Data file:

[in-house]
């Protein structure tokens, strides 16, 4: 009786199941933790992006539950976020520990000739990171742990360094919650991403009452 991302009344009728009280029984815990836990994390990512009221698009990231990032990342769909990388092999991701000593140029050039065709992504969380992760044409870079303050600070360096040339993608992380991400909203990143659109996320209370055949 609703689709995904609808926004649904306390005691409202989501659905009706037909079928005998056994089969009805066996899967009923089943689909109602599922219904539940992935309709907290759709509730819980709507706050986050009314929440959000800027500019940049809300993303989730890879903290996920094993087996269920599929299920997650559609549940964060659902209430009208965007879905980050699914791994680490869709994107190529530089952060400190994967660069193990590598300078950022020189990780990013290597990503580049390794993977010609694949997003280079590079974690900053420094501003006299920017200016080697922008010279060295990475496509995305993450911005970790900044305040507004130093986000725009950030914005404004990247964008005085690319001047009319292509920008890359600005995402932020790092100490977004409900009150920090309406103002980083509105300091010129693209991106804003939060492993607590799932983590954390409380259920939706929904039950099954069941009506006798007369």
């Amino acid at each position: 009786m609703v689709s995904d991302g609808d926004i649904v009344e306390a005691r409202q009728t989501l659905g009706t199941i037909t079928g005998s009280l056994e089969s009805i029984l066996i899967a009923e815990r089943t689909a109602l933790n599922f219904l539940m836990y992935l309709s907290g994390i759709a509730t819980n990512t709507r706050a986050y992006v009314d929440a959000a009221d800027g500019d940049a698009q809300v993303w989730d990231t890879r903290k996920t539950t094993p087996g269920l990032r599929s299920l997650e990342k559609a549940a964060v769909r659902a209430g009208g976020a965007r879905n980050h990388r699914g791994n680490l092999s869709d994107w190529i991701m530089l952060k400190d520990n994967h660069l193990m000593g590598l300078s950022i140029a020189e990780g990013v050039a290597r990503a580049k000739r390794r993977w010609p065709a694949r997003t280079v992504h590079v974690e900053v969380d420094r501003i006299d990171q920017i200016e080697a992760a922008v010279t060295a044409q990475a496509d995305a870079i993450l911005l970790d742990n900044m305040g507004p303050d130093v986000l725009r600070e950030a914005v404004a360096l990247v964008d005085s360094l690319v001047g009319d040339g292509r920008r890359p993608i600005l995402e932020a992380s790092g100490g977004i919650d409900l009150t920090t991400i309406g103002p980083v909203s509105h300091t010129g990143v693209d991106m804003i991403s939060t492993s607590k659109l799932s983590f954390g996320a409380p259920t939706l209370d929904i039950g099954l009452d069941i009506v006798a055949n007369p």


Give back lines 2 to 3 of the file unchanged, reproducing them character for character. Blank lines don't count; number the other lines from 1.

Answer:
């Protein structure tokens, strides 16, 4: 009786199941933790992006539950976020520990000739990171742990360094919650991403009452 991302009344009728009280029984815990836990994390990512009221698009990231990032990342769909990388092999991701000593140029050039065709992504969380992760044409870079303050600070360096040339993608992380991400909203990143659109996320209370055949 609703689709995904609808926004649904306390005691409202989501659905009706037909079928005998056994089969009805066996899967009923089943689909109602599922219904539940992935309709907290759709509730819980709507706050986050009314929440959000800027500019940049809300993303989730890879903290996920094993087996269920599929299920997650559609549940964060659902209430009208965007879905980050699914791994680490869709994107190529530089952060400190994967660069193990590598300078950022020189990780990013290597990503580049390794993977010609694949997003280079590079974690900053420094501003006299920017200016080697922008010279060295990475496509995305993450911005970790900044305040507004130093986000725009950030914005404004990247964008005085690319001047009319292509920008890359600005995402932020790092100490977004409900009150920090309406103002980083509105300091010129693209991106804003939060492993607590799932983590954390409380259920939706929904039950099954069941009506006798007369």
């Amino acid at each position: 009786m609703v689709s995904d991302g609808d926004i649904v009344e306390a005691r409202q009728t989501l659905g009706t199941i037909t079928g005998s009280l056994e089969s009805i029984l066996i899967a009923e815990r089943t689909a109602l933790n599922f219904l539940m836990y992935l309709s907290g994390i759709a509730t819980n990512t709507r706050a986050y992006v009314d929440a959000a009221d800027g500019d940049a698009q809300v993303w989730d990231t890879r903290k996920t539950t094993p087996g269920l990032r599929s299920l997650e990342k559609a549940a964060v769909r659902a209430g009208g976020a965007r879905n980050h990388r699914g791994n680490l092999s869709d994107w190529i991701m530089l952060k400190d520990n994967h660069l193990m000593g590598l300078s950022i140029a020189e990780g990013v050039a290597r990503a580049k000739r390794r993977w010609p065709a694949r997003t280079v992504h590079v974690e900053v969380d420094r501003i006299d990171q920017i200016e080697a992760a922008v010279t060295a044409q990475a496509d995305a870079i993450l911005l970790d742990n900044m305040g507004p303050d130093v986000l725009r600070e950030a914005v404004a360096l990247v964008d005085s360094l690319v001047g009319d040339g292509r920008r890359p993608i600005l995402e932020a992380s790092g100490g977004i919650d409900l009150t920090t991400i309406g103002p980083v909203s509105h300091t010129g990143v693209d991106m804003i991403s939060t492993s607590k659109l799932s983590f954390g996320a409380p259920t939706l209370d929904i039950g099954l009452d069941i009506v006798a055949n007369p």